Contributing co-author: Andrew Chen
If you’ve read our Hellish Heroin story, you know how addictive Oxycontin can be for some people, especially when used recreationally, and not to treat severe pain. This article will talk about some of the unethical practices used to market that drug.
The story of oxycontin
In 1996, Purdue Pharma L.C. introduced Oxycontin to the drug market. Oxycontin is a sustained-release oxycodone preparation used in treating chronic pain. Purdue Pharma put together an aggressive marketing plan to promote the sale of the drug. In it’s first year, Purdue sold $48 million dollars of Oxycontin. By 2000, Purdue was making a staggering 1.1 billion dollars a year from Oxycontin.
The enormous commercial success of Oxycontin would not have been surprising if it had been a revolutionary drug. However, numerous studies have shown many other opioid medications to be just as safe and effective as Oxycontin. So how did Purdue get so many people to buy Oxycontin? Below are some of the tactics Purdue Pharma used to increase it’s sales:
- From 1996-2001, Purdue put on more than 40 national pain-management and speaker-training conferences. More than 5000 physicians, nurses, and pharmacists attended these all-expenses-paid conferences where they were trained for Purdue’s national speaker bureau. Although many physicians deny it, research has shown that attending these types of conferences influences physician’s prescribing tendencies.
- Purdue implemented a bonus system to encourage their sales representatives to increase sales of Oxycontin in their territory. In 2001 alone, Purdue paid approximately $40 million dollars in incentive bonuses.
- Purdue used marketing data which allowed them to see nationwide statistics on physicians prescribing patterns. Purdue used this data to aim their marketing campaign at physicians with the highest rates of opioid prescription. While in theory this strategy targets physicians with the most chronic pain patients, it also ends up targeting physicians with loose standards for prescribing drugs.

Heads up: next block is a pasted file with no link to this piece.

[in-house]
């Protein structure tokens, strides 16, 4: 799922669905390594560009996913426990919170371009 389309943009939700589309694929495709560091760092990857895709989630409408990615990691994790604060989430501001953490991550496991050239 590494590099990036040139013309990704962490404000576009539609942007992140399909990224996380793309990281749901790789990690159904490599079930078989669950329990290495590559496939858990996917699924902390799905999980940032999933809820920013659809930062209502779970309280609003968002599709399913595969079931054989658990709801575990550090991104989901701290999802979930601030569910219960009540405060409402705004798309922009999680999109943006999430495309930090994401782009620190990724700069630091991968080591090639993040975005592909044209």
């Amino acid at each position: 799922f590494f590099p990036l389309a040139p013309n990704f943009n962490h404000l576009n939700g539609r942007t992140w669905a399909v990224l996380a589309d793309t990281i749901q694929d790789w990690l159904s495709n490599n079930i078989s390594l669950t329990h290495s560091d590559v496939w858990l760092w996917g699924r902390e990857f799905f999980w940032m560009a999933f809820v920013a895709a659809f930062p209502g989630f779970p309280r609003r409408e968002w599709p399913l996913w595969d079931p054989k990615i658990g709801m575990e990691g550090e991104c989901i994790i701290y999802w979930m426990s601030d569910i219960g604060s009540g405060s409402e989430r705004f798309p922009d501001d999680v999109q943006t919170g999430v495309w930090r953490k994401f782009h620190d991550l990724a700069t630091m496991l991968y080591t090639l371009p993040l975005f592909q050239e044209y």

- Purdue gave out coupons for a free prescription good for one 7-30 day supply of Oxycontin. By the time the offer ended, 34,000 coupons had been claimed.
- Purdue claimed that the risk of addiction to Oxycontin was less than one percent. Long term studies of opioid treatment for chronic pain patients have shown the risk of addiction to range widely, from 0% to 50%. In 2007, Purdue Frederick Company Inc (an affiliate of Purdue Pharma) and three company executives plead guilty to misbranding the risk of addiction for Oxycontin and will pay $646 million dollars in fines.
Together these strategies helped shoot Oxycontin sales through the roof. In 2001, Oxycontin became the most frequently prescribed opioid in the United States for treating moderate to severe pain.
Improper prescription marketing
The problem is not that Purdue made a lot of money. The problem is that in the process of making money, Purdue created a huge drug problem. Between 1997-1999, the state of Maine experienced a 460% increase of people treated for opioid abuse. In southwest Virginia, the number of deaths related to prescription opioids increased 830% from 23 deaths in 1997 to 215 deaths in 2003. In eastern Kentucky, there was a 500% percent increase in the number of patients entering methadone maintenance treatment programs. In each case, these increases were correlated with increases in Oxycontin availability in those regions.
Currently the FDA is in charge of ensuring that all prescription drug advertising is honest and truthfully communicated. Unfortunately, in it’s current state, this department of the FDA is understaffed and underfunded so the review of promotional materials is both slow and lax. Aggressive marketing strategies like those used by Purdue end up making prescription drugs easier to obtain and easier to abuse. Tougher FDA restrictions on acceptable marketing practices would make the pharmaceutical industry more like honest evidence-based medicine and less like a car sale.